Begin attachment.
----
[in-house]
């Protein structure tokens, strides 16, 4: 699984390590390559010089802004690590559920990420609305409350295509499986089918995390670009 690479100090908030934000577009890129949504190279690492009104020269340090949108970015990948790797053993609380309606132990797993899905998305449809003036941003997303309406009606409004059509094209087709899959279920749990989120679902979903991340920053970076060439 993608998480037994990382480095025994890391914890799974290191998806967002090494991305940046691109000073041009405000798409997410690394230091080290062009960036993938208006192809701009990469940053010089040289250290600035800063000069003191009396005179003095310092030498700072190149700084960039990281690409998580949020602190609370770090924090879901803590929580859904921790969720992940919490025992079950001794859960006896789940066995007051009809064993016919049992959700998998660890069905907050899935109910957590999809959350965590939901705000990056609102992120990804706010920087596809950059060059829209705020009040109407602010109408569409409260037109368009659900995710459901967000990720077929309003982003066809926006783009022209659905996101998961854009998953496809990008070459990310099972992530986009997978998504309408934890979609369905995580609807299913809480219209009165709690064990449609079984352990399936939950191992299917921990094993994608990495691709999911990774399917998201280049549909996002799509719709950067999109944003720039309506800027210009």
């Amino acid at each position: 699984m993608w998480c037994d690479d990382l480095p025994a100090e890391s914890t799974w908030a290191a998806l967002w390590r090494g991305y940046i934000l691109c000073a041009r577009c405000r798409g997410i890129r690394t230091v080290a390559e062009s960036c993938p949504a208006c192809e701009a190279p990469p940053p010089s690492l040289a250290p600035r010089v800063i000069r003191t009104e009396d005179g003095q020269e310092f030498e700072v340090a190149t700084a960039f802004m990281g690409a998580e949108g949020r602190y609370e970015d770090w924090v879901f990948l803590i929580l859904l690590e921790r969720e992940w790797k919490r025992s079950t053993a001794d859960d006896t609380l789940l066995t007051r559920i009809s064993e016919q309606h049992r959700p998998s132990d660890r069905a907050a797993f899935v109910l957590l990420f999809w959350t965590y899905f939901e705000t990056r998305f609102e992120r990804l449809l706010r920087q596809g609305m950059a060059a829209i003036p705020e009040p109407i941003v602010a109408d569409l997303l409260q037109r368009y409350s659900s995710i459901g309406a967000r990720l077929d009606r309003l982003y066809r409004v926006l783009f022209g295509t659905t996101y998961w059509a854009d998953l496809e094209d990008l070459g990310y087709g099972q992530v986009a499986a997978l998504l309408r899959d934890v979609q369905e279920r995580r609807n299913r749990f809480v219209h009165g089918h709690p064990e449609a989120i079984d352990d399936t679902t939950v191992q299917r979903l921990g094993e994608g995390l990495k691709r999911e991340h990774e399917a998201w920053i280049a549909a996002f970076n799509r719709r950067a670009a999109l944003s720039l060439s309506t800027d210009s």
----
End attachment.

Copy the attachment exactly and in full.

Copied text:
[in-house]
């Protein structure tokens, strides 16, 4: 699984390590390559010089802004690590559920990420609305409350295509499986089918995390670009 690479100090908030934000577009890129949504190279690492009104020269340090949108970015990948790797053993609380309606132990797993899905998305449809003036941003997303309406009606409004059509094209087709899959279920749990989120679902979903991340920053970076060439 993608998480037994990382480095025994890391914890799974290191998806967002090494991305940046691109000073041009405000798409997410690394230091080290062009960036993938208006192809701009990469940053010089040289250290600035800063000069003191009396005179003095310092030498700072190149700084960039990281690409998580949020602190609370770090924090879901803590929580859904921790969720992940919490025992079950001794859960006896789940066995007051009809064993016919049992959700998998660890069905907050899935109910957590999809959350965590939901705000990056609102992120990804706010920087596809950059060059829209705020009040109407602010109408569409409260037109368009659900995710459901967000990720077929309003982003066809926006783009022209659905996101998961854009998953496809990008070459990310099972992530986009997978998504309408934890979609369905995580609807299913809480219209009165709690064990449609079984352990399936939950191992299917921990094993994608990495691709999911990774399917998201280049549909996002799509719709950067999109944003720039309506800027210009």
């Amino acid at each position: 699984m993608w998480c037994d690479d990382l480095p025994a100090e890391s914890t799974w908030a290191a998806l967002w390590r090494g991305y940046i934000l691109c000073a041009r577009c405000r798409g997410i890129r690394t230091v080290a390559e062009s960036c993938p949504a208006c192809e701009a190279p990469p940053p010089s690492l040289a250290p600035r010089v800063i000069r003191t009104e009396d005179g003095q020269e310092f030498e700072v340090a190149t700084a960039f802004m990281g690409a998580e949108g949020r602190y609370e970015d770090w924090v879901f990948l803590i929580l859904l690590e921790r969720e992940w790797k919490r025992s079950t053993a001794d859960d006896t609380l789940l066995t007051r559920i009809s064993e016919q309606h049992r959700p998998s132990d660890r069905a907050a797993f899935v109910l957590l990420f999809w959350t965590y899905f939901e705000t990056r998305f609102e992120r990804l449809l706010r920087q596809g609305m950059a060059a829209i003036p705020e009040p109407i941003v602010a109408d569409l997303l409260q037109r368009y409350s659900s995710i459901g309406a967000r990720l077929d009606r309003l982003y066809r409004v926006l783009f022209g295509t659905t996101y998961w059509a854009d998953l496809e094209d990008l070459g990310y087709g099972q992530v986009a499986a997978l998504l309408r899959d934890v979609q369905e279920r995580r609807n299913r749990f809480v219209h009165g089918h709690p064990e449609a989120i079984d352990d399936t679902t939950v191992q299917r979903l921990g094993e994608g995390l990495k691709r999911e991340h990774e399917a998201w920053i280049a549909a996002f970076n799509r719709r950067a670009a999109l944003s720039l060439s309506t800027d210009s």